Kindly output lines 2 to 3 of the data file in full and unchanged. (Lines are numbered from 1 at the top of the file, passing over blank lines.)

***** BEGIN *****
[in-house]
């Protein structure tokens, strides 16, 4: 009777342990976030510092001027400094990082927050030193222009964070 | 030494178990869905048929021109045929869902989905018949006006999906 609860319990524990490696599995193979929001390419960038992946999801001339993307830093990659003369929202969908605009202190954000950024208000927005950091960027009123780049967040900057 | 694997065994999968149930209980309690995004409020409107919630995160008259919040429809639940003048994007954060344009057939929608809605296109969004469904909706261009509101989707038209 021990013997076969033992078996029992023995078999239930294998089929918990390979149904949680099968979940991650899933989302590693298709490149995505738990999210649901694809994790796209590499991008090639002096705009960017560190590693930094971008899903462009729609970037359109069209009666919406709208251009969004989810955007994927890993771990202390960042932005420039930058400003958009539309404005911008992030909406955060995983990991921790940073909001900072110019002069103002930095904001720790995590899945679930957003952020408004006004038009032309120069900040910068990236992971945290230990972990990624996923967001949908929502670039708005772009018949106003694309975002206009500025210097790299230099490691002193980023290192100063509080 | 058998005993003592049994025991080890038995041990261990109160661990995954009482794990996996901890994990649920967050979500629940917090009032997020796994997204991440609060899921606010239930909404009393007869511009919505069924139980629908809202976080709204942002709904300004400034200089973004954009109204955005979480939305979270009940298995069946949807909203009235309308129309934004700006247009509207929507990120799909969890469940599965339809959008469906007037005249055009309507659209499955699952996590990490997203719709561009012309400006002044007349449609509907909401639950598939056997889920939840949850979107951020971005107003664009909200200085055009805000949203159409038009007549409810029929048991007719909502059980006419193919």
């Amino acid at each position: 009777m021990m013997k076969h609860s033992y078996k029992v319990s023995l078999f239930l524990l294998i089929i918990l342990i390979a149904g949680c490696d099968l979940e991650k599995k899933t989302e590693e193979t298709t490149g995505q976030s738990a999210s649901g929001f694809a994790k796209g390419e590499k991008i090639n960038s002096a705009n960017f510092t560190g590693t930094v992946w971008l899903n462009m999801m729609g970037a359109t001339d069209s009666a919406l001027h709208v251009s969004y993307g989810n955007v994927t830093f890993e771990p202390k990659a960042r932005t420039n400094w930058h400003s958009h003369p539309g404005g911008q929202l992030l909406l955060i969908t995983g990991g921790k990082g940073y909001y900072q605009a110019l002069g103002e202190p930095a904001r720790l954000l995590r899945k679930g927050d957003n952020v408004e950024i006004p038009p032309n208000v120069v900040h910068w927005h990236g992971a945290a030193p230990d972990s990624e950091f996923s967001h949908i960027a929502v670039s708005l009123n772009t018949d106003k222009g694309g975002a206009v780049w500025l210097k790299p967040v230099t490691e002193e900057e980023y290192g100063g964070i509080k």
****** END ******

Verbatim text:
């Protein structure tokens, strides 16, 4: 009777342990976030510092001027400094990082927050030193222009964070 | 030494178990869905048929021109045929869902989905018949006006999906 609860319990524990490696599995193979929001390419960038992946999801001339993307830093990659003369929202969908605009202190954000950024208000927005950091960027009123780049967040900057 | 694997065994999968149930209980309690995004409020409107919630995160008259919040429809639940003048994007954060344009057939929608809605296109969004469904909706261009509101989707038209 021990013997076969033992078996029992023995078999239930294998089929918990390979149904949680099968979940991650899933989302590693298709490149995505738990999210649901694809994790796209590499991008090639002096705009960017560190590693930094971008899903462009729609970037359109069209009666919406709208251009969004989810955007994927890993771990202390960042932005420039930058400003958009539309404005911008992030909406955060995983990991921790940073909001900072110019002069103002930095904001720790995590899945679930957003952020408004006004038009032309120069900040910068990236992971945290230990972990990624996923967001949908929502670039708005772009018949106003694309975002206009500025210097790299230099490691002193980023290192100063509080 | 058998005993003592049994025991080890038995041990261990109160661990995954009482794990996996901890994990649920967050979500629940917090009032997020796994997204991440609060899921606010239930909404009393007869511009919505069924139980629908809202976080709204942002709904300004400034200089973004954009109204955005979480939305979270009940298995069946949807909203009235309308129309934004700006247009509207929507990120799909969890469940599965339809959008469906007037005249055009309507659209499955699952996590990490997203719709561009012309400006002044007349449609509907909401639950598939056997889920939840949850979107951020971005107003664009909200200085055009805000949203159409038009007549409810029929048991007719909502059980006419193919």
């Amino acid at each position: 009777m021990m013997k076969h609860s033992y078996k029992v319990s023995l078999f239930l524990l294998i089929i918990l342990i390979a149904g949680c490696d099968l979940e991650k599995k899933t989302e590693e193979t298709t490149g995505q976030s738990a999210s649901g929001f694809a994790k796209g390419e590499k991008i090639n960038s002096a705009n960017f510092t560190g590693t930094v992946w971008l899903n462009m999801m729609g970037a359109t001339d069209s009666a919406l001027h709208v251009s969004y993307g989810n955007v994927t830093f890993e771990p202390k990659a960042r932005t420039n400094w930058h400003s958009h003369p539309g404005g911008q929202l992030l909406l955060i969908t995983g990991g921790k990082g940073y909001y900072q605009a110019l002069g103002e202190p930095a904001r720790l954000l995590r899945k679930g927050d957003n952020v408004e950024i006004p038009p032309n208000v120069v900040h910068w927005h990236g992971a945290a030193p230990d972990s990624e950091f996923s967001h949908i960027a929502v670039s708005l009123n772009t018949d106003k222009g694309g975002a206009v780049w500025l210097k790299p967040v230099t490691e002193e900057e980023y290192g100063g964070i509080k």